London Calling

By a lucky accident of scheduling, the Denver Art Museum is presenting a pair of shows that provide visitors with a striking juxtaposition.

On the seventh floor, in sumptuously appointed galleries, is Art in the Age of Queen Victoria: Treasures From the Royal Academy of Arts, a traveling exhibition showcasing British painting and sculpture from the nineteenth century. An exhibit called Contemporary British Artists, on the main floor, picks up the same topic, but it focuses on work done in our own time. The two shows are the latest installments in the DAM's ongoing sponsorship of a British art invasion. And like the earlier English-only exhibits, both shows tend to reinforce, rather than challenge, existing stereotypes.

Royal Academy reveals nineteenth-century British art as the impoverished stepchild of French art from the same period. Contemporary British Artists puts to rest once and for all the notion that London might be the likely successor to New York as the center for vanguard art.

Having said this, there are still many reasons to see these shows--aside from the appeal they surely have to Anglophiles. There are some solid paintings and sculptures in Royal Academy, and while the pieces in Contemporary British Artists are perhaps not among the finest examples on earth, they are still fine enough to elicit our interest.

In a sense, the nineteenth-century exhibit, installed in a number of galleries, is a followup to The Berger Collection, which occupied these same spaces last year. That show, which featured a private collection of British paintings held by a wealthy Denver couple, attracted more than 100,000 people to the DAM during its several-month run in 1998. Attendance for Royal Academy is not predicted to go that high, and it has gotten off to a slower than projected start. Too bad, because it's a lot better than The Berger Collection.

Royal Academy was put together in London by Royal Academy curators Helen Valentine and MaryAnn Stevens, who made selections from the institution's permanent collection. Founded in 1768, the academy is the oldest fine-art institution in Britain. The exhibit mostly concerns objects dating from 1837 to 1901, however, which coincides with the reign of Queen Victoria. The show is premiering in Denver before embarking on a five-city American tour organized by DAM director Lewis Sharp.

Victorian England was one of the most affluent places in the world, and as is always the case during times of plenty, wealth led to the flourishing of the arts. The privately run Royal Academy in London was the unofficial center for Victorian art in England. Though membership in the academy was limited to eighty people with vacancies created only on the death of a member, the institution's role in the art world was expanded by an annual juried exhibition open to anyone good enough to pass muster with the eighty members. (The summer annual is still held, as it has been for the past 230 years.)

Judging was often contentious, as the academy was notoriously reactionary. Lifetime election for academicians inevitably led to an aging membership, exactly the kind of group that was least likely to accept the radical artistic changes of the nineteenth century--for example, the supplanting of traditional realism by impressionism. What this meant was that the Royal Academy was constantly behind the times, catching up with the most important British art movements only after they'd mostly come and gone.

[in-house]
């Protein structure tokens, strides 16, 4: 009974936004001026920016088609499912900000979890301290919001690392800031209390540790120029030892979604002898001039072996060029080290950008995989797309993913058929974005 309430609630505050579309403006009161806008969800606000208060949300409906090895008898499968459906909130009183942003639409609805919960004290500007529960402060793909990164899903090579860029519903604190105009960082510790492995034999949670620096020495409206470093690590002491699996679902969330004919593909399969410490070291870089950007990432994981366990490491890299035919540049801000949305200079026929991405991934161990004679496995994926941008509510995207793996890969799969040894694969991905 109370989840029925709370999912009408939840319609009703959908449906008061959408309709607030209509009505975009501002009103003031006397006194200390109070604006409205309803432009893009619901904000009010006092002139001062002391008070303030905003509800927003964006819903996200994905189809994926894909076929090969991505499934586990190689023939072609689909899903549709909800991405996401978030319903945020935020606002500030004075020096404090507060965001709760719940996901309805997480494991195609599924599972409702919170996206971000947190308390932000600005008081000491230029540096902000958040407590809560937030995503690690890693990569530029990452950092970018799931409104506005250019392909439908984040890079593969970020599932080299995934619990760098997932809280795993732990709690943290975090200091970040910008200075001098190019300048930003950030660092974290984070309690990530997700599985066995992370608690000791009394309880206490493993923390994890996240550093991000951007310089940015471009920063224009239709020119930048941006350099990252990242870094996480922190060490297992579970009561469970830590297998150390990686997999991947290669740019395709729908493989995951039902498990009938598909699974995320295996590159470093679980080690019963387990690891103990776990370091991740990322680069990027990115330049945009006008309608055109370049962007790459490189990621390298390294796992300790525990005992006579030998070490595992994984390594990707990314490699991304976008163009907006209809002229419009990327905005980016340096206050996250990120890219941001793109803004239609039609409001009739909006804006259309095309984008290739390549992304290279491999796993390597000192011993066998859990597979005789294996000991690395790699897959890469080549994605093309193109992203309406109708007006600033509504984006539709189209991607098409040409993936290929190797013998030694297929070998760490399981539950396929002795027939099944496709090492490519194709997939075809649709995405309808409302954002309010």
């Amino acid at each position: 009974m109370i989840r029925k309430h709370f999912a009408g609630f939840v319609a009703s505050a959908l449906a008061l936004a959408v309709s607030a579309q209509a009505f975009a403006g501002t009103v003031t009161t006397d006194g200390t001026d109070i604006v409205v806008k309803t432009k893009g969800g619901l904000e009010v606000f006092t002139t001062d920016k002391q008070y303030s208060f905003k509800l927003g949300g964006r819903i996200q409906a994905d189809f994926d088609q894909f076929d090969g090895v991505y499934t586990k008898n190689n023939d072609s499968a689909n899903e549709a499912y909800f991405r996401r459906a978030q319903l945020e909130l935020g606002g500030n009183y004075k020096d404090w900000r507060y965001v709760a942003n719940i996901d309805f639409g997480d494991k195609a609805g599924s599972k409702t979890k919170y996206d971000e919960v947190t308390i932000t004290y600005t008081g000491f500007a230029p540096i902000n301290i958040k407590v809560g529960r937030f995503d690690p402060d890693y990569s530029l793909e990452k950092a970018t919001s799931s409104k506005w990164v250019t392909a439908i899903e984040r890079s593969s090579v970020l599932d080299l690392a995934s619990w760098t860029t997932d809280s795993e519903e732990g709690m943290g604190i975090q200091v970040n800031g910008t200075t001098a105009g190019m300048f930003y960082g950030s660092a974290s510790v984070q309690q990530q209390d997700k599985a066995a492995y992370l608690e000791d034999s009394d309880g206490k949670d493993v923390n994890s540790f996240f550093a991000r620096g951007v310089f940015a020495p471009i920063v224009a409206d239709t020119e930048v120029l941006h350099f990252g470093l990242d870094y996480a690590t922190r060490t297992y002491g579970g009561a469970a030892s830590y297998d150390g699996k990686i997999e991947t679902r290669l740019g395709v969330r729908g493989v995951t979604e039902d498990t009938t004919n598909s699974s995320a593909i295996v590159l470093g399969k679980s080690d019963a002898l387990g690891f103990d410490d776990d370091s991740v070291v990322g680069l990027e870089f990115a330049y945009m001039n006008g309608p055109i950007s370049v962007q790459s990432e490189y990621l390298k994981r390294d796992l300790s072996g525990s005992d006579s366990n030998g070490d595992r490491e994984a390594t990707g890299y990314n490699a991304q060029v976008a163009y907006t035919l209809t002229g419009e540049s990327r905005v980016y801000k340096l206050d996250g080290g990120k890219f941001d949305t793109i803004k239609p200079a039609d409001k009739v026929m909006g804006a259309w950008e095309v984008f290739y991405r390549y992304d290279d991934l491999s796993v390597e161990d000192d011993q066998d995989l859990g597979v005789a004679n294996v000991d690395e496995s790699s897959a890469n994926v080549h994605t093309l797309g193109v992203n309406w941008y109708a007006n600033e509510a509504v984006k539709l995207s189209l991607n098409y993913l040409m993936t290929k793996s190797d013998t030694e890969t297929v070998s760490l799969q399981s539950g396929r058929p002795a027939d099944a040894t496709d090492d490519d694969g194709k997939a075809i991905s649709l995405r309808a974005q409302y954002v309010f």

This matters little now, however, because, regardless of how hip--or unhip--the place was, what did get through the door provides us with a big-picture view of nineteenth-century British art, and it's thoroughly laid out in Royal Academy. Better late than never.

The British-based curators, Valentine and Stevens, organized the show according to subject matter. Instead of individually exploring the various styles represented in the collection, they chose groups of landscapes, portraits and genre scenes, regardless of their style. This denigration of art-historical concerns reflects a current worldwide trend among curators (seen in spades on the DAM's sixth floor) in which stylistic distinctions are pointedly blurred. This strategy may at first seem merely inexplicable, but once explained, it seems indefensible. The idea is that standard exhibition practices--such as putting things of the same style together or tracking the development of a style chronologically--might please art enthusiasts but turn off regular visitors. According to this rationale, ordinary people just want to see a bunch of pretty pictures without having to think very much about them. But people uninterested in art are not likely to come to the museum in the first place, so it's unclear why curators are creating art shows with them in mind.

The DAM's Timothy Standring, curator of the Berger Collection and the Gates curator of painting and sculpture, who arranged the Denver version of Royal Academy, does Valentine and Stevens one better--or is that worse? Standring has dispensed with even the fragile structure of subject matter provided by Valentine and Stevens; instead, he has grouped the paintings in an almost free-associative way, linking works according to considerations like the palette used or the compatibility of the frames.

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Michael Paglia is an art historian and writer whose columns have appeared in Westword since 1995; his essays on the visual arts have also been published in national periodicals including Art News, Architecture, Art Ltd., Modernism, Art & Auction and Sculpture Magazine. He taught art history at the University of Colorado Denver.
Contact: Michael Paglia